Drew spent the remainder of his life working as a surgeon and a professor, and in 1943, he became the first African American doctor to be chosen as a member of the American Board of Surgery.

6. MARIE VAN BRITTAN BROWN

A CCTV camera outside a home.
Matt Cardy, Getty Images

Homeowners can rest a little easier thanks to Marie Van Brittan Brown (1922-1999), a nurse and inventor who invented a precursor to the modern home TV security system. The crime rate was high in Brown's New York City neighborhood, and the local police didn't always respond to emergencies. To feel safer, Brown and her husband developed a way for a motorized camera to peer through a set of peepholes and project images onto a TV monitor. The device also included a two-way microphone to speak with a person outside, and an emergency alarm button to notify the police.

The Browns filed a patent for their closed circuit television security system in 1966, and it was approved on December 2, 1969.

7. GEORGE CARRUTHERS

President Barack Obama presents George Carruthers with the National Medal of Technology and Innovation in February 2013.
President Barack Obama presents George Carruthers with the National Medal of Technology and Innovation in February 2013.
Brendan Hoffman, Getty Images

George Carruthers (born in 1939) is an astrophysicist who spent much of his career working with the Space Science Division of the Naval Research Laboratory (NRL) in Washington, D.C. He’s most famous for creating the ultraviolet camera/spectograph, which NASA used when it launched Apollo 16 in 1972. It helped prove that molecular hydrogen existed in interstellar space, and in 1974 space scientists used a new model version of the camera to observe Halley’s Comet and other celestial phenomena on the U.S.’s first space station, Skylab.

Carruthers was inducted into the National Inventors Hall of Fame in 2003.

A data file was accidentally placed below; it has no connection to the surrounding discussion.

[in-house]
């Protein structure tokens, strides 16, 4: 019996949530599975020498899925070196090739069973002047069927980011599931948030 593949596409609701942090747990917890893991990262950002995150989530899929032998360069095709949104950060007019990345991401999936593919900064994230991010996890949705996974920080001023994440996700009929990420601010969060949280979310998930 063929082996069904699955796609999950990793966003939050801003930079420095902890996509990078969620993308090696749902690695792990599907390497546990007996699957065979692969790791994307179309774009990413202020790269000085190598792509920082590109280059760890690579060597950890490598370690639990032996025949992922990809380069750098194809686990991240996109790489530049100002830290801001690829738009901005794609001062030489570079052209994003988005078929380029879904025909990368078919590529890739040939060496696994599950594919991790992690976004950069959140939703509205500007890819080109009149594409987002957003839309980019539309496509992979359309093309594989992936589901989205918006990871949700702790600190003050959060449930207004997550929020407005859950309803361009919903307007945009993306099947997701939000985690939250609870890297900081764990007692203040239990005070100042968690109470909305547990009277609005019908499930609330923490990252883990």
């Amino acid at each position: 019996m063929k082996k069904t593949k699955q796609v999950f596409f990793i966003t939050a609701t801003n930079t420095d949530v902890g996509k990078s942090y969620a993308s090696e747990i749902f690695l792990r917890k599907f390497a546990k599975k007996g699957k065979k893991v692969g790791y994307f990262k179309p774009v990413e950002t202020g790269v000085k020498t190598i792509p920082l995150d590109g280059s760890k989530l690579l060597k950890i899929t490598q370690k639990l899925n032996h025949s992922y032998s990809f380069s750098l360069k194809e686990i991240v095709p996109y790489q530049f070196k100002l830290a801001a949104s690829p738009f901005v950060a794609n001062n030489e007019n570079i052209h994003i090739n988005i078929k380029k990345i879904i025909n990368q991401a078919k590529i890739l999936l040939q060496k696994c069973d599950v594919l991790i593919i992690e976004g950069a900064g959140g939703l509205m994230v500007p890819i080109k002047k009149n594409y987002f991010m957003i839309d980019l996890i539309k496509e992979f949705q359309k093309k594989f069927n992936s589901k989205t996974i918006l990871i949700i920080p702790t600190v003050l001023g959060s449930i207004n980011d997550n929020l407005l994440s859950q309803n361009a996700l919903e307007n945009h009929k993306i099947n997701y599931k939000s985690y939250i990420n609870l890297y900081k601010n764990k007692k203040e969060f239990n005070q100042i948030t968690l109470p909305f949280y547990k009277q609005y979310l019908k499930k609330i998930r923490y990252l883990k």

8. DR. PATRICIA BATH

Dr. Patricia Bath of Laserphaco in 2012.
Jemal Countess, Getty Images

Dr. Patricia Bath (born 1942) revolutionized the field of ophthalmology when she invented a device that refined laser cataract surgery, called the Laserphaco Probe. She patented the invention in 1988, and today she’s recognized as the first African American woman doctor to receive a medical patent.

Bath is a trailblazer in other areas, too: She was the first African American to finish a residency in ophthalmology; the first woman to chair an ophthalmology residency program in the U.S.; and she co-founded the American Institute for the Prevention of Blindness. If that weren't enough, Bath's research on health disparities between African American patients and other patients gave birth to a new discipline, "community ophthalmology," in which volunteer eye workers offer primary care and treatment to underserved populations.

9. JAN ERNST MATZELIGER

Postage stamp featuring Jan Ernst Matzeliger
John Flannery, Flickr // CC BY-SA 2.0

The average 19th-century person couldn't afford shoes. This changed thanks to Jan Ernst Matzeliger, an immigrant from Dutch Guiana (today called Surinam) who worked as an apprentice in a Massachusetts shoe factory. Matzeliger invented an automated shoemaking machine that attached a shoe’s upper part to its sole. Once it was refined, the device could make 700 pairs of shoes each day—a far cry from the 50 per day that the average worker once sewed by hand. Matzeliger's creation led to lower shoe prices, making them finally within financial reach for the average person.

10. ALEXANDER MILES

Portrait of Alexander Miles
Duluth Public Library archives, Wikimedia Commons // Public Domain

Not too much is known about Alexander Miles’s life (1830s–1918), but we do know that the inventor was living in Duluth, Minnesota, when he designed an important safety feature for elevators: their automatic doors. During the 19th century, passengers had to manually open—and close—doors to both the elevator and its shaft. If a rider forgot to close the shaft door, other people risked accidentally falling down the long, vertical hole. Miles’s design—which he patented in 1867—allowed both of these doors to close at once, preventing unfortunate accidents in the making. Today's elevators still employ a similar technology.